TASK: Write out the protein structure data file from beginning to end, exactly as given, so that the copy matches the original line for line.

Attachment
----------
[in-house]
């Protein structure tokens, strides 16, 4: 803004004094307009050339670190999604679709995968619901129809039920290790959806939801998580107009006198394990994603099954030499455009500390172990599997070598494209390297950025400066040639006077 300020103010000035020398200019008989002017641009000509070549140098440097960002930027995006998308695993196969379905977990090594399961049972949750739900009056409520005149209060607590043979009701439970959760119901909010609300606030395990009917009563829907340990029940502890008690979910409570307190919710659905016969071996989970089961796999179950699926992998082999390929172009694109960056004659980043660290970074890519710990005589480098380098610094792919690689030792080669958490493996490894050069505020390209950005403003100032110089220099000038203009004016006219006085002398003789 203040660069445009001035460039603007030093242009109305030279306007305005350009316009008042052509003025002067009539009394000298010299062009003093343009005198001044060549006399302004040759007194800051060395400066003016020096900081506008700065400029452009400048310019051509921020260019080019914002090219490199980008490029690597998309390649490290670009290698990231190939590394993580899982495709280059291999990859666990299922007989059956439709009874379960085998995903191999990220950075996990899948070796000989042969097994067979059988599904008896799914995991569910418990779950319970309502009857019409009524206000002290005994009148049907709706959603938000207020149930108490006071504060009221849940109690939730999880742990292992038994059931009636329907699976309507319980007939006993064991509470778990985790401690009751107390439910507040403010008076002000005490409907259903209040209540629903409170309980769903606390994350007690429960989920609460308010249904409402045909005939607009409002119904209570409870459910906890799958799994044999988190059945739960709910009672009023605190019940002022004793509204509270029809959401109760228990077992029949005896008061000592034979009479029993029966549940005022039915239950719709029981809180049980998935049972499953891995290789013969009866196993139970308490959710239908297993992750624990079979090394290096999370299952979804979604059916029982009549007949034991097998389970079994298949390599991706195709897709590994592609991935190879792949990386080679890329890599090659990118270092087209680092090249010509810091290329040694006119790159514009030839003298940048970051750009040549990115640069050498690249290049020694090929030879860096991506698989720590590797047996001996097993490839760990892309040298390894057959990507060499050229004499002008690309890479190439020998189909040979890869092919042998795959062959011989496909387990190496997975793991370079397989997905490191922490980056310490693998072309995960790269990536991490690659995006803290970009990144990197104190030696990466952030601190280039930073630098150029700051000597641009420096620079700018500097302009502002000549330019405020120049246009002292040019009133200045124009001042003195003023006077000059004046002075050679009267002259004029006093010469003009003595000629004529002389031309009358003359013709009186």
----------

[in-house]
């Protein structure tokens, strides 16, 4: 803004004094307009050339670190999604679709995968619901129809039920290790959806939801998580107009006198394990994603099954030499455009500390172990599997070598494209390297950025400066040639006077 300020103010000035020398200019008989002017641009000509070549140098440097960002930027995006998308695993196969379905977990090594399961049972949750739900009056409520005149209060607590043979009701439970959760119901909010609300606030395990009917009563829907340990029940502890008690979910409570307190919710659905016969071996989970089961796999179950699926992998082999390929172009694109960056004659980043660290970074890519710990005589480098380098610094792919690689030792080669958490493996490894050069505020390209950005403003100032110089220099000038203009004016006219006085002398003789 203040660069445009001035460039603007030093242009109305030279306007305005350009316009008042052509003025002067009539009394000298010299062009003093343009005198001044060549006399302004040759007194800051060395400066003016020096900081506008700065400029452009400048310019051509921020260019080019914002090219490199980008490029690597998309390649490290670009290698990231190939590394993580899982495709280059291999990859666990299922007989059956439709009874379960085998995903191999990220950075996990899948070796000989042969097994067979059988599904008896799914995991569910418990779950319970309502009857019409009524206000002290005994009148049907709706959603938000207020149930108490006071504060009221849940109690939730999880742990292992038994059931009636329907699976309507319980007939006993064991509470778990985790401690009751107390439910507040403010008076002000005490409907259903209040209540629903409170309980769903606390994350007690429960989920609460308010249904409402045909005939607009409002119904209570409870459910906890799958799994044999988190059945739960709910009672009023605190019940002022004793509204509270029809959401109760228990077992029949005896008061000592034979009479029993029966549940005022039915239950719709029981809180049980998935049972499953891995290789013969009866196993139970308490959710239908297993992750624990079979090394290096999370299952979804979604059916029982009549007949034991097998389970079994298949390599991706195709897709590994592609991935190879792949990386080679890329890599090659990118270092087209680092090249010509810091290329040694006119790159514009030839003298940048970051750009040549990115640069050498690249290049020694090929030879860096991506698989720590590797047996001996097993490839760990892309040298390894057959990507060499050229004499002008690309890479190439020998189909040979890869092919042998795959062959011989496909387990190496997975793991370079397989997905490191922490980056310490693998072309995960790269990536991490690659995006803290970009990144990197104190030696990466952030601190280039930073630098150029700051000597641009420096620079700018500097302009502002000549330019405020120049246009002292040019009133200045124009001042003195003023006077000059004046002075050679009267002259004029006093010469003009003595000629004529002389031309009358003359013709009186």